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Interview with Author Grace Lin, Emcee of the 2020 Walter Awards

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The following post originally appeared on the National Book Festival blog.

UPDATE: This event has been CANCELED.
We Need Diverse Books has canceled The Walter Dean Myers Award for Outstanding Children’s Literature and Symposium on Friday, March 13, 2020. We sincerely apologize for any inconvenience this may cause.

This Friday, March 13, at 9:30 a.m., the Library of Congress will host the We Need Diverse Books Walter Dean Myers Award for Outstanding Children’s Literature and Symposium. The event, co-sponsored by We Need Diverse Books, will feature the honorees and winners of the 2020 Walter Award, and is free and open to the public. Tickets are not required, and book sales and signings will follow.

The Walter Dean Myers Award is named after the iconic, award-winning children’s and young adult author Walter Dean Myers (1937-2014), who served as the third National Ambassador for Young People’s Literature. Because Myers was a life-long advocate of diversity in children’s books, the Walter Awards seek “to honor and celebrate diverse books written by diverse authors” and to honor Myers’ legacy.

Grace Lin

Friday’s festivities will open with a symposium on diversity in children’s literature titled “There is work to be done! Recognize. Validate. Acknowledge. The Walter Dean Myers Awards Turn Five,” moderated by novelist and We Need Diverse Books Chief Operating Officer Dhonielle Clayton. The awards ceremony—emceed by award-winning children’s author Grace Lin—will follow, featuring special appearances by Christopher Myers (son of Walter Dean Myers) and legendary children’s author Dr. Rudine Sims Bishop.

In anticipation of Friday’s event, we asked author and emcee Grace Lin a few questions about the significance of the Walter Awards and her insights regarding diversity in children’s literature.

You are emceeing the Walter Awards on Friday, March 13, which features a stellar lineup of authors. What most excites you about Walter 2020?

Of course, I am excited about the incredible books, the amazing authors, meeting librarian heroes like Dr. Hayden and Dr. Rudine Sims Bishop… but, honestly, I’m just really excited that I will get to be there! I’ve never had the opportunity to attend the Walter Awards before, but have always wanted to. Being the emcee is a really good excuse to attend and I am very grateful to WNDB for giving it to me.

The mission of the Walter Awards is ”to honor and celebrate diverse books written by diverse authors.” Tell us why diversity in publishing, especially children’s and young adult books, is so important.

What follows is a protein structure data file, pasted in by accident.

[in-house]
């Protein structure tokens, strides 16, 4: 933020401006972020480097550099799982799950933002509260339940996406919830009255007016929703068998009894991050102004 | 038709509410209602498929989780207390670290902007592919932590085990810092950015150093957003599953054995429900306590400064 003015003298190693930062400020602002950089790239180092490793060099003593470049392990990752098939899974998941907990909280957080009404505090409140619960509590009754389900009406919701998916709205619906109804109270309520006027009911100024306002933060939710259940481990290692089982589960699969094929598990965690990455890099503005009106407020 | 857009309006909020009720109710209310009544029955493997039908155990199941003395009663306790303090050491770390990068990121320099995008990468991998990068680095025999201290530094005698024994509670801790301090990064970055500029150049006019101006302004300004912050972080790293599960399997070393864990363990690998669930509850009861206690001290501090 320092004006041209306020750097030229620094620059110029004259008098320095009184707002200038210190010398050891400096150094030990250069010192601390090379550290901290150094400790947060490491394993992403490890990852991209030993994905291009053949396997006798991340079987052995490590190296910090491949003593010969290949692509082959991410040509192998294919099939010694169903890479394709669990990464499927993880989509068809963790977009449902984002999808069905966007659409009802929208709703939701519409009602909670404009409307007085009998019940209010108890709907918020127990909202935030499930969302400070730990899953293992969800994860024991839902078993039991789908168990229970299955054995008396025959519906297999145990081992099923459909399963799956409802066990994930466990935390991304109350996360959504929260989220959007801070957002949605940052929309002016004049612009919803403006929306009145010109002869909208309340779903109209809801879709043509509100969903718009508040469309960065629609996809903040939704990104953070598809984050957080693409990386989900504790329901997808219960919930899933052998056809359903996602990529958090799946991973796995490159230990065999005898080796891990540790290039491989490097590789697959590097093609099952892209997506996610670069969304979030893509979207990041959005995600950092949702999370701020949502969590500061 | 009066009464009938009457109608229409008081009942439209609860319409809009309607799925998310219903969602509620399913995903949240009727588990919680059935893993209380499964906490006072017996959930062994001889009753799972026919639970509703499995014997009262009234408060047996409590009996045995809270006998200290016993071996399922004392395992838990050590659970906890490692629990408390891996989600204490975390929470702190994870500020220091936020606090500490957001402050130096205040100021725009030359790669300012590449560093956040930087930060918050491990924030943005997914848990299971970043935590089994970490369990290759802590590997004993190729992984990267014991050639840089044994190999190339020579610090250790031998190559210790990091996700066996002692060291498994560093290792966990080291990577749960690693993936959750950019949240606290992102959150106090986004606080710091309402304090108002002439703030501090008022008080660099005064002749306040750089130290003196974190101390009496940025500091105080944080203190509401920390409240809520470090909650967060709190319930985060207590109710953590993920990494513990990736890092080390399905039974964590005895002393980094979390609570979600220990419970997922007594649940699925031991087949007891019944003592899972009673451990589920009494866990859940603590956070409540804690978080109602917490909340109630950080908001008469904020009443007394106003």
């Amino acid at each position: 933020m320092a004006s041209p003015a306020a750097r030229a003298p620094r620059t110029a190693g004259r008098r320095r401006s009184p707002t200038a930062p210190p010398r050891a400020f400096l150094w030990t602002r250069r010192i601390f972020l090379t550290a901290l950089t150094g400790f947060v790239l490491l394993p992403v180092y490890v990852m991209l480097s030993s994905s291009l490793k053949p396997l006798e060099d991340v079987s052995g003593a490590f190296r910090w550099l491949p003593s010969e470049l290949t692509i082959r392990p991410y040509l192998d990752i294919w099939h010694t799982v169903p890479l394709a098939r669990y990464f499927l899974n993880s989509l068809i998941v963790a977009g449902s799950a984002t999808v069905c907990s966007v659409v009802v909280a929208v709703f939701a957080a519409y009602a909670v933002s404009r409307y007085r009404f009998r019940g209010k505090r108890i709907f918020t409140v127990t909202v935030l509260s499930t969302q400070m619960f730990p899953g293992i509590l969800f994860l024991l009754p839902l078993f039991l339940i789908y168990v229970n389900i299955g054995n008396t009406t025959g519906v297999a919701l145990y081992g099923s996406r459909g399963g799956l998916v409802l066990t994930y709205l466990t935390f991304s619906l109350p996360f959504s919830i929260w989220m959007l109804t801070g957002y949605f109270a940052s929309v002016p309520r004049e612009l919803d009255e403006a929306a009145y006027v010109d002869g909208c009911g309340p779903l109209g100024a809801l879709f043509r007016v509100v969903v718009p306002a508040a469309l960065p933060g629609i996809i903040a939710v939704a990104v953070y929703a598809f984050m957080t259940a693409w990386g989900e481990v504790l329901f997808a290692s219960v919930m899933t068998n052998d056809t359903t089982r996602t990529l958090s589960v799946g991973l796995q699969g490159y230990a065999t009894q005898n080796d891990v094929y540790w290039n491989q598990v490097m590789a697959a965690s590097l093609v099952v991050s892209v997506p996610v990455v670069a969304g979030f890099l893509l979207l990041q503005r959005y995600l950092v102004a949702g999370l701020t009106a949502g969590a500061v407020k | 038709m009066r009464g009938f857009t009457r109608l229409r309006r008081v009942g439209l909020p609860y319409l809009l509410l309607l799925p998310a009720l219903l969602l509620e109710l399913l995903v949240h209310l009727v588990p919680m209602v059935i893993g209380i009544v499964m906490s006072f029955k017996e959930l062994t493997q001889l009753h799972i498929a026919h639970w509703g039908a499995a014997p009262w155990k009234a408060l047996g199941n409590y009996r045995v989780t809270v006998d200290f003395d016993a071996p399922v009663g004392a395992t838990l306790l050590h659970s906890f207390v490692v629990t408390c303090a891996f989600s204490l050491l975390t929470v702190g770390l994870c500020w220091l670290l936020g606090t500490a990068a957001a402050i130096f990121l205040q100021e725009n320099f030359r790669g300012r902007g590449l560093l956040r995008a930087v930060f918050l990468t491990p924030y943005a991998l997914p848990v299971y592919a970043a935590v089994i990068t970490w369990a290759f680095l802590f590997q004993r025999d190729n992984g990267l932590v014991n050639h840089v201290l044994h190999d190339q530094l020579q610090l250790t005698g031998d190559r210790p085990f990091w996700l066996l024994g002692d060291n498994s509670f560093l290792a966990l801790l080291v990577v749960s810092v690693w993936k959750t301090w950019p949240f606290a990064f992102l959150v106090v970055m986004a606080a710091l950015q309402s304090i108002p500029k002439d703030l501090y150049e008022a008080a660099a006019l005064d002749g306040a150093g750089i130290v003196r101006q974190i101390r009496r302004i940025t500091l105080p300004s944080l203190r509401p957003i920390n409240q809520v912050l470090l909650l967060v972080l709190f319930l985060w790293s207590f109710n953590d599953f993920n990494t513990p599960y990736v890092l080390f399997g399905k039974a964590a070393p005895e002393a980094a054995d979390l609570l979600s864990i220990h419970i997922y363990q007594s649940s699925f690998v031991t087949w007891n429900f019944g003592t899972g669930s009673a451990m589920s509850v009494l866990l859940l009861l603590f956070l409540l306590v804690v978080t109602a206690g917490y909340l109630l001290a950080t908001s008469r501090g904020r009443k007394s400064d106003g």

Oh my, how long do you wish this interview to go? The reasons are endless. But, I’ll try to summarize the ones I feel most deeply.

When I was a child, I grew up as one of the very, very few minorities in my area. I was very uncomfortable with this difference and I often turned to books for comfort, seeing books as my friends. But even books seem to betray me—I read books about winged horses and mermaids and hundreds of impossible things, but I never read a book that had someone that looked like me in it. It made me feel like I could never be someone important. And that is a terrible thing for a child to feel.

And, what is worse, is that so many of my childhood acquaintances subconsciously believed this about me as well. As I share in my TEDx talk, one of my most poignant memories as a child is being told that I could never be chosen as Dorothy in the school play because “Dorothy’s not Chinese!” And, honestly, what else were my friends going to believe? They had never seen anyone who looked like me be a hero in any story, real or fiction.

So that is one of the many, many reasons why we need diverse books. When kids read diverse books, they see that they all have the potential for importance and that the “all” includes themselves as well as the friends that are not like them.

What compelling trends do you see in contemporary children’s literature today?

I’m loving how books with diverse characters are becoming more “kids having adventures” vs. “kids rising against racism/struggles.” Don’t get me wrong, I think we definitely need to show stories of kids overcoming the problems that society has unfairly foisted upon them—these stories illuminate and are so important for all of us. However, there is also value in just plain, fun entertaining reads and I feel that in the past the “just fun reads” rarely featured a diverse character. But books like “Tristan Strong Punches a Hole in the Sky” are changing that and I am so happy to welcome them into our canon.

Tell us about your background as an author; what is the best part of writing for children?

Kids are the best! They are so honest, unpretentious and so full of hope. In recent years, I’ve been pretty disheartened by the state of our world and disillusioned by people I see and read about. However, the one thing that keeps me going is knowing that the future is still being written and my readers will be the ones to do it. To realize that makes my job an honor, as well as a responsibility. It makes me feel that what I do is important—which is exactly what I didn’t think I could do as a child. So writing for children is a gift to me and I do my best to try to make my work a gift for them as well.